SWOT Analysis: A Practical Guide to Analyzing Companies
What's the biggest mistake investors make?
Analyzing a company's prospects without paying any attention to the bigger picture.
With that in mind, here's how to assess the big picture so you can make the right.
The Industry Matters
In many respects, your bestcome from picking the right industries, not the right companies. Your analysis should always start with a "top-down" approach. After all, a lagging company in a winning industry is bound to fare better than a leading company in a lousy industry.
Have a hunch that retailers focused on teens will fare better in 2011? If your hunch is correct, stocks of companies like Aeropostale (NYSE: ARO) , Abercrombie & Fitch (NYSE: ANF) and Hot Topic (Nasdaq: HOTT) are likely to rise.
[Click here to learn more about how sector rotation can help you find the best stocks to buy now.]
Once you've established a favorite sector, it's time to gain some insight as to which company is the best horse to ride, a strategy known as "bottom-up" . This is where you really need to develop a feel for how a company operates, how popular its products are, how lean its cost structure is, the relative strength of its balance sheet, etc.
Some investors like to use a formal framework known as SWOT analysis. SWOT analysis involves analyzing a company's Strengths, Weaknesses, Opportunities and Threats. Factors internal to the company are usually classified as strengths and weaknesses, while external factors are classified as opportunities and threats. SWOT analysis can be extremely useful when trying to figure out a company's competitive environment.
Strengths: A firm should always be trying to harness its resources and capabilities in order to develop a competitive advantage over its competitors. Example of strengths can include patents, brand names, a good reputation, proprietary knowledge, exclusive access to natural resources and access to valuable distribution networks.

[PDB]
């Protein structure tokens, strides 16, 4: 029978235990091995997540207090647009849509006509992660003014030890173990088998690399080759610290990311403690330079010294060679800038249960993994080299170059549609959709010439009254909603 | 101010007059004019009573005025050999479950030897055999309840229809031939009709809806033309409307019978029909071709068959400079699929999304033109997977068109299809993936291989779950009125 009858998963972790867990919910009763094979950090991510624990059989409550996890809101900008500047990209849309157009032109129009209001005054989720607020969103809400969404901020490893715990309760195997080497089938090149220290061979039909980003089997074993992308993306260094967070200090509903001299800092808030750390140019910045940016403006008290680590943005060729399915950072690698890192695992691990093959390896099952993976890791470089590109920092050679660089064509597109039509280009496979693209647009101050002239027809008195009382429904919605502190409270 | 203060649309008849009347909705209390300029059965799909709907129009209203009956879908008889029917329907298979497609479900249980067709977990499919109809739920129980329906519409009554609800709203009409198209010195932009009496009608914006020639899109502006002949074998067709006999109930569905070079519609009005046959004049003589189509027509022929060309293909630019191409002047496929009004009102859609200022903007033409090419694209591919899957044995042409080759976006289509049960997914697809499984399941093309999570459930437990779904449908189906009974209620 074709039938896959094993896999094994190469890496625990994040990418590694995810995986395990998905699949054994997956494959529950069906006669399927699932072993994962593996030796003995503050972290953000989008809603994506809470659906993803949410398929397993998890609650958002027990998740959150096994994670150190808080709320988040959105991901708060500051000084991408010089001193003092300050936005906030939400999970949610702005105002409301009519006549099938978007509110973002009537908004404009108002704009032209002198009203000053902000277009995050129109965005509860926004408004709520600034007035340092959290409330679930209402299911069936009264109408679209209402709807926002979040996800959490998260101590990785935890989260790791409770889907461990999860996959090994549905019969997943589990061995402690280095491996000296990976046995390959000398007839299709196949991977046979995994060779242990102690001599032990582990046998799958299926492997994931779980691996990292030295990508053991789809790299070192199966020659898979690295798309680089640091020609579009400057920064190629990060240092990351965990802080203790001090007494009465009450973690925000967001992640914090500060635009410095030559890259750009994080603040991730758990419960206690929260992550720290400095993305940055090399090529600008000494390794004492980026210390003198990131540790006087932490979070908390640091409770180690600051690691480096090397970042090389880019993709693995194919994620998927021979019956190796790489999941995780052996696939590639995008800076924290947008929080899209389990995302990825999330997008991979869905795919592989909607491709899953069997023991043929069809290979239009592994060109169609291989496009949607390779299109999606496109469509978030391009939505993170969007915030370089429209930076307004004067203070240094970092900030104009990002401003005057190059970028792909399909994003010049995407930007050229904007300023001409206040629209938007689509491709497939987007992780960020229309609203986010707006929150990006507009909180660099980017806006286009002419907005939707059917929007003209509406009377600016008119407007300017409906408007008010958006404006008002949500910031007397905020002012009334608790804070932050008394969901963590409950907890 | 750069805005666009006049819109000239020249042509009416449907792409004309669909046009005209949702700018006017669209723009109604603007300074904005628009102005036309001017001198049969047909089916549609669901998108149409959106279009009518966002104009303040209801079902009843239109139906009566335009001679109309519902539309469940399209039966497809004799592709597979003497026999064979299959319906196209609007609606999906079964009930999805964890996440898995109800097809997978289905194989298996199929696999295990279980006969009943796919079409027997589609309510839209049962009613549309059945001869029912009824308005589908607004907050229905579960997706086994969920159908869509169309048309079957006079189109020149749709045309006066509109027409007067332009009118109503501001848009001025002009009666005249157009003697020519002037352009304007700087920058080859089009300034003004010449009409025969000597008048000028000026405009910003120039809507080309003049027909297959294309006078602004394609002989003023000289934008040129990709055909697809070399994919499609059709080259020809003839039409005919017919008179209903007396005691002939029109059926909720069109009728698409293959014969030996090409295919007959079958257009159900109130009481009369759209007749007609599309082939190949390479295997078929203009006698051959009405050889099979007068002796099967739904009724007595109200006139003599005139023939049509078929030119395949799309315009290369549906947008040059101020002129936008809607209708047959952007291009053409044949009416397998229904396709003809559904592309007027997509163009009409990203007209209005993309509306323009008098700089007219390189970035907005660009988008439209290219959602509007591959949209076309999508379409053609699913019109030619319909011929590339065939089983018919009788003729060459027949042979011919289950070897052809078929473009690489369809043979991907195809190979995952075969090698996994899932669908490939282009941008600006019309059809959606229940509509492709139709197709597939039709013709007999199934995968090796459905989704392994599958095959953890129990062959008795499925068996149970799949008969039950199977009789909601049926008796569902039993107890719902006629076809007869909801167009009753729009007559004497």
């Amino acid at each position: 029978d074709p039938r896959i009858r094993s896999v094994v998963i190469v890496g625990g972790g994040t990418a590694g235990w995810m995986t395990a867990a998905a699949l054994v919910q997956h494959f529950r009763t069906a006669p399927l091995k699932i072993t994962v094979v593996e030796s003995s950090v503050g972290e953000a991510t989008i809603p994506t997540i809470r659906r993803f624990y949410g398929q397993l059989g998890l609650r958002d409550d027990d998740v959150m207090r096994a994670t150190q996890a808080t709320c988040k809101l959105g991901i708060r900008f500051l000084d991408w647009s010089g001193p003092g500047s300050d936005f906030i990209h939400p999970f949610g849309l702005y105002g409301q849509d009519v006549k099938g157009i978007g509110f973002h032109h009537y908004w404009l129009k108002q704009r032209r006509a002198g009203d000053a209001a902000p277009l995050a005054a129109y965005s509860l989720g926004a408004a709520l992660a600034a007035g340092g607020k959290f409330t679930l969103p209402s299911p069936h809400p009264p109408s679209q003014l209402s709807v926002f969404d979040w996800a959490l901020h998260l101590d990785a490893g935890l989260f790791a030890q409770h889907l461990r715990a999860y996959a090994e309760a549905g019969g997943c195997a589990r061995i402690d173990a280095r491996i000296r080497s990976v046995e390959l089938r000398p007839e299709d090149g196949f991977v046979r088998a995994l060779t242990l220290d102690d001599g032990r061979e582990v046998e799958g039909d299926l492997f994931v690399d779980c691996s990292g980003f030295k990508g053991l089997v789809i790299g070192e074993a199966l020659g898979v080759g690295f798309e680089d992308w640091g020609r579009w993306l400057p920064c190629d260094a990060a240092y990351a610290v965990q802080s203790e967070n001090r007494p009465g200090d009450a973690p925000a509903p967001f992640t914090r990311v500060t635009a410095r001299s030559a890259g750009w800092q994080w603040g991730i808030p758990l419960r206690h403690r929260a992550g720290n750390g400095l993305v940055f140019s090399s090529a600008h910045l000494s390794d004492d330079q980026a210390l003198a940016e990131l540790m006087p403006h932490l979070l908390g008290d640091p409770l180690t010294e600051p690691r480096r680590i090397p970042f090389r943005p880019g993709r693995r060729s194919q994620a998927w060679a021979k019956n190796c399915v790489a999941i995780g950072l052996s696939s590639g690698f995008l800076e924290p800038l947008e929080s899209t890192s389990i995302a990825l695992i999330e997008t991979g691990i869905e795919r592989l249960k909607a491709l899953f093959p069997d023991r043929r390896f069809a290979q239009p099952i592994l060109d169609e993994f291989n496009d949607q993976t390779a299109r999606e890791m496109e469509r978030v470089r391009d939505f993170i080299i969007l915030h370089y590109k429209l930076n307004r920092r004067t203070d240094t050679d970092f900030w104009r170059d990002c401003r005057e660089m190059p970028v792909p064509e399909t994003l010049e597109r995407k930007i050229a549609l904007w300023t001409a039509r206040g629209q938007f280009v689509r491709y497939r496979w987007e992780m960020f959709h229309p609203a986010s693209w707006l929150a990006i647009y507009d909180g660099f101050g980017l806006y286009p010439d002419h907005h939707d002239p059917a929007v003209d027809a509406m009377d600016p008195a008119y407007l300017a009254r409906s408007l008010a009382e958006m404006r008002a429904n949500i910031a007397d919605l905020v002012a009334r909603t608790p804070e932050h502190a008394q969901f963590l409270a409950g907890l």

Weaknesses: If a company doesn't have the factors that would be considered strengths, it makes sense to view them as weaknesses. For example, lack ofprotection or of , weak brand recognition, bad reputation, high cost structure, lack of access to natural resources or lack of access to distribution networks can all be viewed as weaknesses.
that the strength/weakness categorization can change with the macroeconomic environment. For example, a firm may have a large amount of manufacturing capacity. While it may be a strength in a growing economy, it could be a weakness in a slowing economy.
Opportunities: Opportunities generally lay outside the firms operating environment. They include external factors like unfulfilled customer needs, arrival of new technologies, loosening of regulations or removal of trade barriers. Remember -- Just because a firm has exposure to opportunities doesn'tit will be able to take advantage of them.
Threats: Like opportunities, threats generally reside outside the firm itself. Threats include shifts in consumer tastes, development of substitute products/services, new regulations or new trade barriers.
Some analysts prefer to organize their research into a SWOT matrix as a way to get a visual representation of their analysis.
You can actually gather a year to year. In what ways is the company playing offense and in what ways is it playing defense?of information about a company's changing dynamics by reading its annual reports. If you read a few in succession, you'll notice how the dialogue changes from